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Tax havens

nrt/pfd dpa, ReutersApril 21, 2009

After weeks of political wrangling, Germany's ruling coalition has reached agreement on a draft law to combat tax evasion. The revised draft law is to be presented to Chancellor Angela Merkel's cabinet on Wednesday.

Photo montage of a briefcase with euro bills sticking out of it and the Liechtenstein coat of arms
Liechtenstein is a favourite destination for German tax dodgers, but for how long?Image: DW-Montage/Bilderbox.de

Finance Minister Peer Steinbrueck (SPD) and Economics Minister Karl-Theodor zu Guttenberg (CSU) have resolved their differences after heated debate over several issues blocked passage of the proposed legislation.

Photo of Peer Steinbrueck laughing
Steinbrueck appears to have won this battleImage: AP

The law makes it harder to illegally transfer money abroad. Steinbrueck's initial law proposal met with stiff opposition from SPD's conservative coalition partners.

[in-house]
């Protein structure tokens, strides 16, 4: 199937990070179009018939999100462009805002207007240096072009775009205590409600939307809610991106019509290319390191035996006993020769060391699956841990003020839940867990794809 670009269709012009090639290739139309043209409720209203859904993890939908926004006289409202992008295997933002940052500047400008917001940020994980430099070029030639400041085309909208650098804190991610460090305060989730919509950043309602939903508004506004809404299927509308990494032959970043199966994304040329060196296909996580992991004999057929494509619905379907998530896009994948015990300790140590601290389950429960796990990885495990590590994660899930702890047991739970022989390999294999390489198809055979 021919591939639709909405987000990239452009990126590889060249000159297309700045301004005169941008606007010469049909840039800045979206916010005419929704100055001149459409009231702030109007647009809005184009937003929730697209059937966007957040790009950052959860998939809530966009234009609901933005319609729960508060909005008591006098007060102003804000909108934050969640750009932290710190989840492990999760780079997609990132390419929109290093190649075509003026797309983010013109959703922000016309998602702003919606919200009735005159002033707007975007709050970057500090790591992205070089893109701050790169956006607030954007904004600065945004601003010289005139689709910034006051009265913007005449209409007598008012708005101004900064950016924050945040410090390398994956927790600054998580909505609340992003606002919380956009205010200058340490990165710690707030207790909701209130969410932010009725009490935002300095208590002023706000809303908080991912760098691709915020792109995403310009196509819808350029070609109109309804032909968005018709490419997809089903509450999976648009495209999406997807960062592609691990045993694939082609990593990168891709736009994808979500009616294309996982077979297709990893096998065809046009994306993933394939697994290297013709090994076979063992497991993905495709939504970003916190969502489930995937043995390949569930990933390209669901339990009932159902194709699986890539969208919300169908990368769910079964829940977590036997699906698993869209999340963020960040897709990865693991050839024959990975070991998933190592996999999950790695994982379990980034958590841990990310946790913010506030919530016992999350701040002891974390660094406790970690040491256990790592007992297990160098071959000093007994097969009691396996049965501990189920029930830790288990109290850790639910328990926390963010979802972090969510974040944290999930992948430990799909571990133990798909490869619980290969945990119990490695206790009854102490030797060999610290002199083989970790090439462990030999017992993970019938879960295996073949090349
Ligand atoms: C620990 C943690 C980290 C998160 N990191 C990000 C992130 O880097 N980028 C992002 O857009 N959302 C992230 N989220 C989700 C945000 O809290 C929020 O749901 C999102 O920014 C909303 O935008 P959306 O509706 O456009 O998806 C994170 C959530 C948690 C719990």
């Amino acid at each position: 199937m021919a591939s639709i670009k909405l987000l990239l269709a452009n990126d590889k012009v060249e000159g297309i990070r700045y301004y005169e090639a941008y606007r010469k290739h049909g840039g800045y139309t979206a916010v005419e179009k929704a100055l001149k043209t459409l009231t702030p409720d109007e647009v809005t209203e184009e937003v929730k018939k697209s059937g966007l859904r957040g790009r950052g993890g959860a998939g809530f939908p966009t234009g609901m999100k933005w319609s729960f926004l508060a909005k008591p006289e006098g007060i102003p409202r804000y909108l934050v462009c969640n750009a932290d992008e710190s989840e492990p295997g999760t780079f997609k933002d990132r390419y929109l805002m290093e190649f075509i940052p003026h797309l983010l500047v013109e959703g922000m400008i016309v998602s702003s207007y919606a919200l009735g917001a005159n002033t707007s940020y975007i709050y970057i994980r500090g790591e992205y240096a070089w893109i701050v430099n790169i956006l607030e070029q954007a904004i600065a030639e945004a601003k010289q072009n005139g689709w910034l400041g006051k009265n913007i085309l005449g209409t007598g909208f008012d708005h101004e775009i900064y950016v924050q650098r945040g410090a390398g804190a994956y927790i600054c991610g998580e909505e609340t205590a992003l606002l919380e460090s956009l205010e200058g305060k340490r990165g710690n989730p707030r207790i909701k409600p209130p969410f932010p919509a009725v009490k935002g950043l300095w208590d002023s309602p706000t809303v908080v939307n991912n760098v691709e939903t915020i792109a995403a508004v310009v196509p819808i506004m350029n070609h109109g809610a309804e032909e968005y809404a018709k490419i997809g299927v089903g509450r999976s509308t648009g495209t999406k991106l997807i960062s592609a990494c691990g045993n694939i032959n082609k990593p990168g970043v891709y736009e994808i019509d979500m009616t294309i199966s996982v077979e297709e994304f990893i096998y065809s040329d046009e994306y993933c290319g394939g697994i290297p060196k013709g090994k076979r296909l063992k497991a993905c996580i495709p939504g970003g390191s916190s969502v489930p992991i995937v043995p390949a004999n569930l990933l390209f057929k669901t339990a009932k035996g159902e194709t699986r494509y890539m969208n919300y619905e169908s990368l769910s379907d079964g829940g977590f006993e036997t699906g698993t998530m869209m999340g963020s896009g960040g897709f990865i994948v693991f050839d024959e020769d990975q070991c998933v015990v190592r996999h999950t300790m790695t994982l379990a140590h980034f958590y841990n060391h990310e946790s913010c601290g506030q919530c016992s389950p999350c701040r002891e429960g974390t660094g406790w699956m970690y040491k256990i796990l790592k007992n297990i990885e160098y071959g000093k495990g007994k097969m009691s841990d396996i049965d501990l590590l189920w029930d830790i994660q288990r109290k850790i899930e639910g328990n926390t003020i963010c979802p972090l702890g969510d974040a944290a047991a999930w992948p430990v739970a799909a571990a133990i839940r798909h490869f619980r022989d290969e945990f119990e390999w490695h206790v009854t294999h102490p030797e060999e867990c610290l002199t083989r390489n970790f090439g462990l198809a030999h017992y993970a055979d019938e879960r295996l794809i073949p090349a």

Chancellor Angela Merkel's Christian Democrats (CDU) had cricitised the proposal, saying that it would place all tax payers under suspicion just because they happened to have business ties with foreign countries that were on a blacklist of tax havens.

Lawmakers also expressed concern that the draft law in its current form could violate the country's constitution.

Berlin has waged a campaign to stamp out tax evasion since Klaus Zumwinkel, then chief executive of Deutsche Post and one of Germany's top businessmen, was convicted in a major tax evasion trial.

The German Taxpayers' Association also criticised the fact that individual taxpayers were being scrutinzed by the finance ministry because other countries were not cooperating with Germany's tax authorities.

Around 30 billion euros ($40 billion) are lost to Germany every year due to tax evasion and at least 10 times this amount has so far been illegally transferred abroad from Europe's largest economy, according to calculations by the DSTG tax union.